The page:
A government anti-hacking bill slated for a House vote this week would cost an additional $710 million to implement, according to an independent federal agency.
The nonpartisan Congressional Budget Office estimates that H.R. 4257, bipartisan legislation to automate many requirements under the 2002 Federal Information Security Management Act, would not violate House pay-go rules requiring offsets for mandatory spending. Much of the money doled out between 2013 and 2017 would cover salaries, expenses and equipment.
For the past two years, the White House and both political parties have pushed to replace the paperwork-heavy FISMA with a law that would computerize much of the compliance reporting, as well as threat monitoring, so that human specialists can counter intrusions in real time. But modernization repeatedly has become entangled in more controversial elements of cybersecurity reform -- namely, the question of the government regulating critical private networks that control electricity and other vital operations.
In 2011, the federal government spent more than $13 billion to secure computer systems -- amounting to 18 percent of the federal information technology budget, according to the Office of Management and Budget. Fewer than half of agencies have installed sufficient continuous monitoring programs under current White House regulations. The new bill would expand on those rules, adding about 2 percent, or $200 million a year, to the cost of compliance.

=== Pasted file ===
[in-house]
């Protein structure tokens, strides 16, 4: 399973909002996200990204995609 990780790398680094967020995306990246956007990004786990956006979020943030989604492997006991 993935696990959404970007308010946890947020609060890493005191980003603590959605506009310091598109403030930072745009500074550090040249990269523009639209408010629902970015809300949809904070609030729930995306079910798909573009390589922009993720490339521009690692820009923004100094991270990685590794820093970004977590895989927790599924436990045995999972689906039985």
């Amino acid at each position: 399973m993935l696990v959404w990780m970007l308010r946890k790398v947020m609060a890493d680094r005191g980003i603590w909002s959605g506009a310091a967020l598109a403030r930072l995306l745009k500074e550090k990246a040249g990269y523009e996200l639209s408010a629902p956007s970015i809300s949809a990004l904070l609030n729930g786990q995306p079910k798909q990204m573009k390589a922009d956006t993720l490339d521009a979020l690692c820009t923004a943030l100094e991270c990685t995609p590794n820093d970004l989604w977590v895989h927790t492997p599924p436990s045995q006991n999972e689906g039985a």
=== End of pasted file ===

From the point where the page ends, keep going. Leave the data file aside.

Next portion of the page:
The House Oversight and Government Reform Committee on April 18 approved the bill by a unanimous voice vote, sending it to the full chamber for a final vote. The committee's legislation is similar to a more comprehensive Senate cybersecurity package that has hit resistance from some businesses over its separate critical infrastructure items.